The IOC Ethics Commission deem the situation regarding Alex Gilady to be closed ©Getty Images

The International Olympic Committee (IOC) Ethics Commission has confirmed the situation involving Alex Gilady is closed following a settlement the IOC member reached with two women who publicly accused him of sexual harassment.

The Israeli and his legal team launched a lawsuit last January and the case was submitted to a Tel Aviv court.

It followed allegations made by Oshrat Kotler, a broadcaster at Channel 10 Israel, and Neri Livne, a journalist at the Haaretz newspaper.

Gilady alleged "course, reckless and unfounded slander".

Livneh had accused him of exposing himself and propositioning her during a work meeting relating to the 76-year-old's role as President of Keshet Broadcasting Group in 1999.

Kotler claimed to have received an "indecent proposal" from Gilady 26 years ago.

During the proceedings, Gilady temporarily stood down from his position as head of Keshet Broadcasting Group to fight the claims against him.

He did not relinquish any of his IOC positions.

As well as being a member of the IOC, Gilady is the vice-chair of the Tokyo 2020 Coordination Commission and is a former senior vice-president of NBC Sports.

A settlement agreement was announced earlier this month which brought an end to legal proceedings.

The settlement gave no indication of guilt on either side.

Both Channel 10 Israel and Haaretz confirmed the news.

The IOC have now confirmed their Ethics Commission consider the situation to be closed.

The Commission were deemed to have been monitoring the situation “since the beginning”, with the IOC stating back in November 2017 that their internal ethics and compliance department was "looking into” the allegations.

It was claimed then that a decision would then be taken on whether to refer the case to the IOC Ethics Commission, which is chaired by former United Nations Secretary General Ban Ki-moon.

The Ethics Commission, who met last week in Lausanne, were claimed to have "taken note of the settlement being reached".

“The Ethics Commission noted that all the parties accepted their respective explanations and that there has been a judicial agreement to stop the respective accusations/claims,” an IOC spokesperson told insidethegames.

“This closes the situation.”

Alex Gilady, right, is the vice-chair of the Tokyo 2020 Coordination Commission ©Getty Images
Alex Gilady, right, is the vice-chair of the Tokyo 2020 Coordination Commission ©Getty Images

While the Ethics Commission considered matters involving Gilady to be closed, there could yet be action in other instances involving IOC members.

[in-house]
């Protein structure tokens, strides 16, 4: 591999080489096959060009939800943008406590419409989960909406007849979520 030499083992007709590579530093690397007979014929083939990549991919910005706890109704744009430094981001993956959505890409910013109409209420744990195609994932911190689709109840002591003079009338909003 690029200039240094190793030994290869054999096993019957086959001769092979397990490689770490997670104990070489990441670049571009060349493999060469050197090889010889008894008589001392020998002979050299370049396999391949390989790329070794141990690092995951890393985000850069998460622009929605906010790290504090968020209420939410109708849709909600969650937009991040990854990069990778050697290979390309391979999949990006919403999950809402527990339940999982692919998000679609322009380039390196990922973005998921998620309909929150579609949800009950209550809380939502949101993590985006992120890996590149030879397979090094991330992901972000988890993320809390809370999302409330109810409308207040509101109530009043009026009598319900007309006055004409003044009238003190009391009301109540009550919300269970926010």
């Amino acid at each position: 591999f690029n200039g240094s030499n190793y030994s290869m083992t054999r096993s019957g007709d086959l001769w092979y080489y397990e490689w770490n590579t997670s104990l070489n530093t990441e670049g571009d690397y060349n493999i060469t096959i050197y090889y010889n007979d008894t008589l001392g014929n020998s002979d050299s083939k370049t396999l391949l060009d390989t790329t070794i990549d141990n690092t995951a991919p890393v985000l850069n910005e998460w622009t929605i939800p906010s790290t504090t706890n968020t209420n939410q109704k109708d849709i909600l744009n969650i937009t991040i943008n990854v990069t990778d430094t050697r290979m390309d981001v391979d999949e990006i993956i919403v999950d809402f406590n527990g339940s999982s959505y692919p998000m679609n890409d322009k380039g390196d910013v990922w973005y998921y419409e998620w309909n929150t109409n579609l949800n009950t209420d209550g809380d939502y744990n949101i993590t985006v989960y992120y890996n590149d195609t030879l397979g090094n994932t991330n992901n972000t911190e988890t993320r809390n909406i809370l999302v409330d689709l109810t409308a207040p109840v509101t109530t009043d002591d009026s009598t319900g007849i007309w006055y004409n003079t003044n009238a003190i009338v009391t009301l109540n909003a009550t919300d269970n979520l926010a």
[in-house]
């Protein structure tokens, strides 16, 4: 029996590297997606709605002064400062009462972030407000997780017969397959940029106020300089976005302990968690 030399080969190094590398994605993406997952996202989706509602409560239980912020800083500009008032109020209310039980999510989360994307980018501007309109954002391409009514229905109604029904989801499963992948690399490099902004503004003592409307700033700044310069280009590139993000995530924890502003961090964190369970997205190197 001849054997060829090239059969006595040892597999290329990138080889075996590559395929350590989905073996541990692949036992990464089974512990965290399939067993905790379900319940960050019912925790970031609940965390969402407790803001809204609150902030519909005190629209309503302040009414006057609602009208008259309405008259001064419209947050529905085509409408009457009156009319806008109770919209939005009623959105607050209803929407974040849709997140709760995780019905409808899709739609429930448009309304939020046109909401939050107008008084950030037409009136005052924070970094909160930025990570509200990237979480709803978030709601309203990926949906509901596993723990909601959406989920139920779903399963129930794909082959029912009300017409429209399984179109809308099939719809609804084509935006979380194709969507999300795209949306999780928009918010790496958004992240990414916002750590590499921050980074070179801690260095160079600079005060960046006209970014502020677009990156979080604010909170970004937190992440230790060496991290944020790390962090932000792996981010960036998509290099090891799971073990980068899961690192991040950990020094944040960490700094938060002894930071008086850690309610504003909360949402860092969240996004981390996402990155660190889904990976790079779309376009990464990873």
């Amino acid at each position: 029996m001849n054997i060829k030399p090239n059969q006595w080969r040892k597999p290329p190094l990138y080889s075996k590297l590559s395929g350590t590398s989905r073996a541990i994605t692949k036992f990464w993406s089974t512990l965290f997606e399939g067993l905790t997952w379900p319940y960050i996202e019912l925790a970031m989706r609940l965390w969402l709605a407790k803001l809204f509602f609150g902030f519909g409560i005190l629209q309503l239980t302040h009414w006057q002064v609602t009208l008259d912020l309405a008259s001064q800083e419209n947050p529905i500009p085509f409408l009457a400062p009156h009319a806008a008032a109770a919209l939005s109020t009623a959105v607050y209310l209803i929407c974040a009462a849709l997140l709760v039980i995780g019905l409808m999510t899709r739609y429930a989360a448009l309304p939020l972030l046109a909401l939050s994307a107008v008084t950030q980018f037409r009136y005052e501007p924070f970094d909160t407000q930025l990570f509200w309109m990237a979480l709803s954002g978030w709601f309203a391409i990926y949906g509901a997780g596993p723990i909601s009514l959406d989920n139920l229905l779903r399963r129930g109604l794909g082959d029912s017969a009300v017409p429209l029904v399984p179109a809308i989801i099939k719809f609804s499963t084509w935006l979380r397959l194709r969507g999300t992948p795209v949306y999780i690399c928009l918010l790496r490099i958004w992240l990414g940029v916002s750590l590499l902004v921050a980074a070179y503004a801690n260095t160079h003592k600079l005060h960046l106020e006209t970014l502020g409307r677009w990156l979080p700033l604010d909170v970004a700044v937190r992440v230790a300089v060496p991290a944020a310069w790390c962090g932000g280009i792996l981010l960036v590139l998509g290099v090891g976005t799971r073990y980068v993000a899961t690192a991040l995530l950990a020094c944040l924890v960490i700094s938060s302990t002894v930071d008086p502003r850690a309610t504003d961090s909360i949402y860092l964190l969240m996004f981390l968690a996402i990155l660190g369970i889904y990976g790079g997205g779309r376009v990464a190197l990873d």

Ireland’s Patrick Hickey remains self-suspended as an IOC member following his arrest at the Rio 2016 Olympic Games.

Hickey is facing charges of theft, tax evasion, money-laundering and criminal association after hundreds of tickets to Olympic events at Rio 2016 were seized by police.

He denies wrongdoing.

His trial was due to begin in Rio on November 29 in 2017, but it is unclear when this will now take place.

Sheikh Ahmad Al-Fahad Al-Sabah is also self-suspended as the Kuwaiti official faces allegations of forgery in Switzerland.

Sheikh Ahmad, who denies wrongdoing and claimed that the allegations against him were politically motivated, stepped down as President of the Association of National Olympic Committees in November.

He aims to return to the role following the legal case.

Sheikh Ahmad requested a hearing in front of the Ethics Commission last week but it was cancelled on the advice of his lawyers.

Former Rio 2016 and Brazilian Olympic Committee President Carlos Nuzman is suspended as part of a Brazilian and French investigation into alleged bribes paid during Rio's successful Olympic bid in 2009.

He appeared in court last August to deny the allegations.

Namibia's former sprinter Frankie Fredericks was suspended from all IOC roles back in November 2017 after he was placed under formal investigation by French authorities after appearing before a Paris judge.

The investigation into Fredericks, a four-time Olympic silver medallist in the 100 and 200 metres, relates to payments received by his company, Yemi Limited, from a company owned and controlled by Papa Massata Diack.

This was prior to Rio de Janeiro being awarded the 2016 Olympics and Paralympics in October 2009, which Fredericks voted on.

Fredericks has denied any wrongdoing.

The IOC Ethics Commission is chaired by Ban Ki-moon ©Getty Images
The IOC Ethics Commission is chaired by Ban Ki-moon ©Getty Images

Last week, the IOC Ethics Commission confirmed a file had been opened on Japanese Olympic Committee President Tsunekazu Takeda after he was also indicted on corruption charges in France.

He has not been suspended by the IOC, who have stressed he retained the "presumption of innocence".

Takeda insisted he was "never involved in any decision-making process", relating to payments worth $2 million (£1.5 million/€1.75 million) made to Singaporean company Black Tidings before Tokyo was awarded the 2020 Olympics and Paralympics at the IOC Session in Buenos Aires in 2013.

The account holder has been closely tied to Papa Massata Diack, son of the disgraced former International Association of Athletics Federations (IAAF) President and IOC member Lamine Diack, who is currently being held in France and facing corruption charges.